More financial institutions involved in BDO hacking – BSP
Several banks and non-banks may have been used to transfer the stolen cash from BDO Unibank Inc. when its cybersecurity system was hacked last weekend, based on the initial investigation of the Bangko Sentral ng Pilipinas (BSP).
The BSP did not identify the other banks involved in the BDO hacking crisis, other than Union Bank of the Philippines (Unionbank), or the names of the non-banks which could be e-money services, remittance/foreign exchange centers, or even pawnshops.
BSP Director Melchor T. Plabasan of the Risk and Innovation Supervision Department said on Friday, Dec. 17, that Unionbank may not be the only destination or receiving bank for the hacked accounts.
“Based on surveillance, there are other financial institutions both banks and non-banks, but we are not yet at liberty to disclose because we have to confirm that by our investigation,” said Plabasan during an online BSP press briefing.
The BSP has created its own task force last Monday, Dec. 13, to conduct its own investigation with the cooperation of both BDO and Unionbank, legal and cybersecurity experts, as well as anti-money laundering experts.
With the involvement of other banks and non-banks, Plabasan said the BSP is expanding the scope of their investigation. “There may be other institutions — other than Unionbank — which may have been used to funnel away the stolen funds. We also want to get to the bottom of that particular issue or concern,” he said.
Meantime, the central bank is also currently looking into these allegations from the affected depositors as to the issue of BDO requiring hacking victims to sign quitclaim forms before reimbursing losses.
“The quitclaim form is actually a waiver of the right of the customer to pursue further actions against the bank. It’s a consumer protection issue and probably a public policy consideration. We are now reviewing parameters of this waiver and we’re also engaging our legal experts in the BSP to check whether they are consistent with our financial consumer protection policies,” said Plabasan.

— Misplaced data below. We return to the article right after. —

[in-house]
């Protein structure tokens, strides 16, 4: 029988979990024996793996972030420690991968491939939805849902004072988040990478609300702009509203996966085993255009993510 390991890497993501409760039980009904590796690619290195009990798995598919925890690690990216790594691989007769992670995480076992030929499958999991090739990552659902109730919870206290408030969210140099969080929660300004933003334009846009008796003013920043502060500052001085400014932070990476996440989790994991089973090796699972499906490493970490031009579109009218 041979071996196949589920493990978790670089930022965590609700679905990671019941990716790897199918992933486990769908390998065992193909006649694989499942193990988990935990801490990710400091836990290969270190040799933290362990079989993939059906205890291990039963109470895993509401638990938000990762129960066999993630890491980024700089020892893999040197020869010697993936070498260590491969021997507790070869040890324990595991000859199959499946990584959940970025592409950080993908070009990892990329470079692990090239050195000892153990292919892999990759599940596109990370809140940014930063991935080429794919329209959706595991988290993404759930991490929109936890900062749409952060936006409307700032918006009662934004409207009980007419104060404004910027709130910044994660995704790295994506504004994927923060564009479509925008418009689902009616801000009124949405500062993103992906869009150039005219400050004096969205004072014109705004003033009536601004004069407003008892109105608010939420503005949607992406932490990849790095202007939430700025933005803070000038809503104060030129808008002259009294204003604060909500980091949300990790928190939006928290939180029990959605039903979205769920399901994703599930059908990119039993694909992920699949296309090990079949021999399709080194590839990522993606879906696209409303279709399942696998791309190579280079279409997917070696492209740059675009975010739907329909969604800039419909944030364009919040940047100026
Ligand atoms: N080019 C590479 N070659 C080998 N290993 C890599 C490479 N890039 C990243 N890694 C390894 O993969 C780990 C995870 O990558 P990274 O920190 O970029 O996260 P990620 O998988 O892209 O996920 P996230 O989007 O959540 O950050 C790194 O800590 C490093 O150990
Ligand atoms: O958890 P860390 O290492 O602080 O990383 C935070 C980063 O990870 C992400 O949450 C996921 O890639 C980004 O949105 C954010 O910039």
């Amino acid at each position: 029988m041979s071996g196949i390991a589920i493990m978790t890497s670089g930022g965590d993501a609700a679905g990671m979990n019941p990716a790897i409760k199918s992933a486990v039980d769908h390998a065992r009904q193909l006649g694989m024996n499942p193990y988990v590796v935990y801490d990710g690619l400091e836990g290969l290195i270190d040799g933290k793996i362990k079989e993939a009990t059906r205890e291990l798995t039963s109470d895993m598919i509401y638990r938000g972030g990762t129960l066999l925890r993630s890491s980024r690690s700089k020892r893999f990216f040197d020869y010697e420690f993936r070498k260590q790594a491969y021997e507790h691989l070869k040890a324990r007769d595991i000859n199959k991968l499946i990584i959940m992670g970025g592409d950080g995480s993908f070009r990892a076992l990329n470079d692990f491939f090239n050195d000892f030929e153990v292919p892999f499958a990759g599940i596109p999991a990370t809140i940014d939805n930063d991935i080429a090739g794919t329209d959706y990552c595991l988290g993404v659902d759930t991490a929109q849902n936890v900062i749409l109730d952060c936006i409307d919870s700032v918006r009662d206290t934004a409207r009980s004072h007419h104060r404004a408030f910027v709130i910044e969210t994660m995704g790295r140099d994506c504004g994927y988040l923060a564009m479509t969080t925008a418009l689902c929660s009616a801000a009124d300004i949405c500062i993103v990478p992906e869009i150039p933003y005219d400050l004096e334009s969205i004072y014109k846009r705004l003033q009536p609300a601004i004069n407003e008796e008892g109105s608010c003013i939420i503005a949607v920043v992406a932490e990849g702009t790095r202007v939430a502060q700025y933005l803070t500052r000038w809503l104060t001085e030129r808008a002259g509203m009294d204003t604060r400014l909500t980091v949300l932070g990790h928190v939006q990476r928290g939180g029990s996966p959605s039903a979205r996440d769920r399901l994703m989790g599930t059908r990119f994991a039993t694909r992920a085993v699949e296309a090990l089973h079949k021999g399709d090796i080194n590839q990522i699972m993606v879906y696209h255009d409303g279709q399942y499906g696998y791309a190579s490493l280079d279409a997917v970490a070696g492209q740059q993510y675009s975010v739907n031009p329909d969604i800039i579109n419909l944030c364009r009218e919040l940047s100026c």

As of this moment, Plabasan said less than one percent of the total banking market have fallen victims to cyber-related crimes.
“We’re checking the number of accounts which have been compromised – not only with this incident (BDO) but some of the phishing incidents. It’s still way, way below one percent relative to the total size of the market,” he told reporters. “The chances of you becoming a victim of this incident is very minimal,” he added.
Plabasan said the BSP is working closely with the industry to ensure that the losses will be reimbursed and for the banks to continuously upgrade their security systems.
“I think it’s still generally safe to use our banking system. We are not underestimating the losses that were suffered by those customers who were unduly affected by this incident,” he said.
The BSP task force is expected to submit its recommendation to the Monetary Board after 30 days or by mid-January next year. Recommendations include sanctions and penalties to be imposed on the involved banks and possible other non-banks.
BDO has tagged 700 clients with hacked accounts and they are in the process of returning their deposits as Dec. 17.
Unionbank, in the meantime, has identified at least six “persons of interest” during the course of its own investigation to clear out its system of fraudulent accounts.
“It’s still premature or too early to tell whether we are going to resort enforcement action of monetary or non-monetary sanctions. But then again, imposing sanction is also part of the regulatory framework to ensure that we are able to achieve the desired change and also to mitigate further risk,” said Plabasan.
The BSP’s task force will identify vulnerabilities and non-compliance with central bank expectations in managing cyber and anti-money laundering related risk.
The taskforce will be led by BSP Deputy Governor Chuchi G. Fonacier, Plabasan, and the Anti-Money Laundering Council.